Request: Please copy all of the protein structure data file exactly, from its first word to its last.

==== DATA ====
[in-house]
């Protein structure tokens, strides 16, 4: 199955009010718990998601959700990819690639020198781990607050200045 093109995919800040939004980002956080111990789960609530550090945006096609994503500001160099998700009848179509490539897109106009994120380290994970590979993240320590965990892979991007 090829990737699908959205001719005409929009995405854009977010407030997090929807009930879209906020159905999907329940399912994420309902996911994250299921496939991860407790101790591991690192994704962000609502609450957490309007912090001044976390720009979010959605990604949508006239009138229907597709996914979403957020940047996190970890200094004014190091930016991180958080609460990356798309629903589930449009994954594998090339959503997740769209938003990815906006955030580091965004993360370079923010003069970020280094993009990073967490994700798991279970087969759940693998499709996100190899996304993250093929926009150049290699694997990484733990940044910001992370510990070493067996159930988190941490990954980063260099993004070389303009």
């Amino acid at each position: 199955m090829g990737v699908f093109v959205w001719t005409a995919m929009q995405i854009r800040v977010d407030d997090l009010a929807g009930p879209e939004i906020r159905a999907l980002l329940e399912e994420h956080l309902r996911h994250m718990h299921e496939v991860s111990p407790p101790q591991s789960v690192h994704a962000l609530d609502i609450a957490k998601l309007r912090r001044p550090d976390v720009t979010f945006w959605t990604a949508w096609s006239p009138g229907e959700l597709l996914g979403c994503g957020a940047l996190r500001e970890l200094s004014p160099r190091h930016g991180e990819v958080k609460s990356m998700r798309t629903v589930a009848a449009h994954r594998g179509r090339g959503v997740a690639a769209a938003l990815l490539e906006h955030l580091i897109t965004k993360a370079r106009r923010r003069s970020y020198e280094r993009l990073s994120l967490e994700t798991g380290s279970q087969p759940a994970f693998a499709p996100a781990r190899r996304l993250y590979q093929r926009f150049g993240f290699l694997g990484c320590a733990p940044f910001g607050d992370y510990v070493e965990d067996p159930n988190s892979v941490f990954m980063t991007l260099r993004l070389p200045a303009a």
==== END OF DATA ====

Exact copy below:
[in-house]
């Protein structure tokens, strides 16, 4: 199955009010718990998601959700990819690639020198781990607050200045 093109995919800040939004980002956080111990789960609530550090945006096609994503500001160099998700009848179509490539897109106009994120380290994970590979993240320590965990892979991007 090829990737699908959205001719005409929009995405854009977010407030997090929807009930879209906020159905999907329940399912994420309902996911994250299921496939991860407790101790591991690192994704962000609502609450957490309007912090001044976390720009979010959605990604949508006239009138229907597709996914979403957020940047996190970890200094004014190091930016991180958080609460990356798309629903589930449009994954594998090339959503997740769209938003990815906006955030580091965004993360370079923010003069970020280094993009990073967490994700798991279970087969759940693998499709996100190899996304993250093929926009150049290699694997990484733990940044910001992370510990070493067996159930988190941490990954980063260099993004070389303009």
């Amino acid at each position: 199955m090829g990737v699908f093109v959205w001719t005409a995919m929009q995405i854009r800040v977010d407030d997090l009010a929807g009930p879209e939004i906020r159905a999907l980002l329940e399912e994420h956080l309902r996911h994250m718990h299921e496939v991860s111990p407790p101790q591991s789960v690192h994704a962000l609530d609502i609450a957490k998601l309007r912090r001044p550090d976390v720009t979010f945006w959605t990604a949508w096609s006239p009138g229907e959700l597709l996914g979403c994503g957020a940047l996190r500001e970890l200094s004014p160099r190091h930016g991180e990819v958080k609460s990356m998700r798309t629903v589930a009848a449009h994954r594998g179509r090339g959503v997740a690639a769209a938003l990815l490539e906006h955030l580091i897109t965004k993360a370079r106009r923010r003069s970020y020198e280094r993009l990073s994120l967490e994700t798991g380290s279970q087969p759940a994970f693998a499709p996100a781990r190899r996304l993250y590979q093929r926009f150049g993240f290699l694997g990484c320590a733990p940044f910001g607050d992370y510990v070493e965990d067996p159930n988190s892979v941490f990954m980063t991007l260099r993004l070389p200045a303009a």